Porterco Conservation Trust, Inc., supported by the Porter County Parks Foundation, Inc., both 501(c)(3) not-for-profit organizations, is taking this wetland, and former garbage dump, under our wing. Its best use is to restore it as a shorebird sanctuary, suitable for the broad swath of migrating birds to rest, feed, and prepare for their continued journeys. Some areas within the sanctuary will be specifically constructed for migratory shorebirds, with managed pond levels, appropriate food sources, and habitat. The sanctuary will also allow for permanent wildlife residents and flora native to our region as well as amenities for their human friends.
This gives you an idea of where we are and what our relationship is to the extended wet areas left over from the Ice Age. Although much of this area has been drained, many of the wetland aspects remain including the soils, water table, and laminar flow of waters beneath the surface of this great area. Many aquatic plants persist as do some amphibians.
This particular piece of wetland later became a garbage dump. Some years ago, after a serious attempt to drain this area, a chance fire found the underlying peat moss tinder dry and yielding. Yellow-brown, choking smoke clouded Chesterton for weeks. Peat fires are notoriously difficult, if not impossible, to extinguish. When the flames finally burned down to the remaining water level, the noxious fire went out. However, all trees, native grasses, wetland bush, homes, borrows, and nests of wildlife were destroyed.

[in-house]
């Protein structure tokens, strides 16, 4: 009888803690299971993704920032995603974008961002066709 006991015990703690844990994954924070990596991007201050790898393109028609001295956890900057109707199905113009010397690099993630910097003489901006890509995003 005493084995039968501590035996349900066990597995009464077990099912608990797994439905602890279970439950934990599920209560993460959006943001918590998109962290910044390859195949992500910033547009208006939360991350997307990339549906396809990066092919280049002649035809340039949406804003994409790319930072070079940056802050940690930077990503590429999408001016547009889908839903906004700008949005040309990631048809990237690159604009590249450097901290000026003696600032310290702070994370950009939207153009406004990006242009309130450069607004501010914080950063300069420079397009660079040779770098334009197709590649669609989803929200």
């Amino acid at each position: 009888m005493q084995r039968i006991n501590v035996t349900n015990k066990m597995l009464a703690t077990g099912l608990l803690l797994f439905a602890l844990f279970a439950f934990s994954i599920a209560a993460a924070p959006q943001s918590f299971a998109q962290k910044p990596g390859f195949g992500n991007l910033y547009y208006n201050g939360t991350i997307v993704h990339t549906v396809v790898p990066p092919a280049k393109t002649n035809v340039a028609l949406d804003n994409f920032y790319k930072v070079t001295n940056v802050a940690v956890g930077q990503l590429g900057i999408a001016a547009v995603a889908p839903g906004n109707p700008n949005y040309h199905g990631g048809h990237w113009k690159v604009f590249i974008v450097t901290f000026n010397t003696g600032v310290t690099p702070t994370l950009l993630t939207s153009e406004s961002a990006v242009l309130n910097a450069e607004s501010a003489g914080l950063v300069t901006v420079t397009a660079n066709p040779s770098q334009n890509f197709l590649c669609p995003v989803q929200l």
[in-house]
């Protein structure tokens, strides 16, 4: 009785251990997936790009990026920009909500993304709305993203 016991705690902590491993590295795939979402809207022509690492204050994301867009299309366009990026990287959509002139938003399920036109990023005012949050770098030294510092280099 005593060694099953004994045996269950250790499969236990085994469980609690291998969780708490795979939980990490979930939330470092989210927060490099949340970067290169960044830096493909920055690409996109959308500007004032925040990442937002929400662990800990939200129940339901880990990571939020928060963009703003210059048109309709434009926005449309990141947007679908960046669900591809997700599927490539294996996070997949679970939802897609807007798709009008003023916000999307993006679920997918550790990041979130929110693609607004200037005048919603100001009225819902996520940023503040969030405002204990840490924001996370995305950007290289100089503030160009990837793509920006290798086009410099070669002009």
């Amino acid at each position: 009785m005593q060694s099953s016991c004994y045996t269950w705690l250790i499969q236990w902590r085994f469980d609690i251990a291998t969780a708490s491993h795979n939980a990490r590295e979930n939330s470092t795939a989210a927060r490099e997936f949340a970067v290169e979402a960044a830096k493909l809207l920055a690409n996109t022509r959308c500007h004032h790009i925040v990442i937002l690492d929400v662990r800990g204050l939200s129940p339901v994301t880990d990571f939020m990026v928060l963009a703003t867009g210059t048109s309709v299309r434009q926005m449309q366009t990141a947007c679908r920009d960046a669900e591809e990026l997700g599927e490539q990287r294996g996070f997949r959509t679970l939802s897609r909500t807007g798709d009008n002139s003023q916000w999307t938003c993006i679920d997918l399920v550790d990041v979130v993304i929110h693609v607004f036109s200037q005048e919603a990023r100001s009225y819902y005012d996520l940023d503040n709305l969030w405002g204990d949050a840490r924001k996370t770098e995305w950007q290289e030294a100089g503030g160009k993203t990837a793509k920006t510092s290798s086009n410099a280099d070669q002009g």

Work continues on the sanctuary as volunteers are available and weather permits. With the use of our Argo, an amphibious and land-capable vehicle, and backhoe, we have been preparing hiking trails that will lead to various sites including Griffin Lake.
In the future, these trails will lead to platforms, both elevated and ground level, to observe the wetlands. Other amenities that have been built or are in progress include parking areas, shelters, and picnic tables that will be available for visitors.
This conceptual image shows our vision for the Westchester Migratory Bird Sanctuary. With a few years of work, this area can become alive again. Species that once thrived here will return when the invasive vegetation of phragmites, cattails, and reed canary grass is removed and controlled. Raising water levels will encourage migratory waterbirds to return. Restoring diverse food sources will encourage the habitation of a variety of birds and other animals.
The goal is to have the community enjoy this area for years to come. It will be available to the schools and interested individuals in the area to provide educational experiences in restoration, conservation, and wildlife habitats.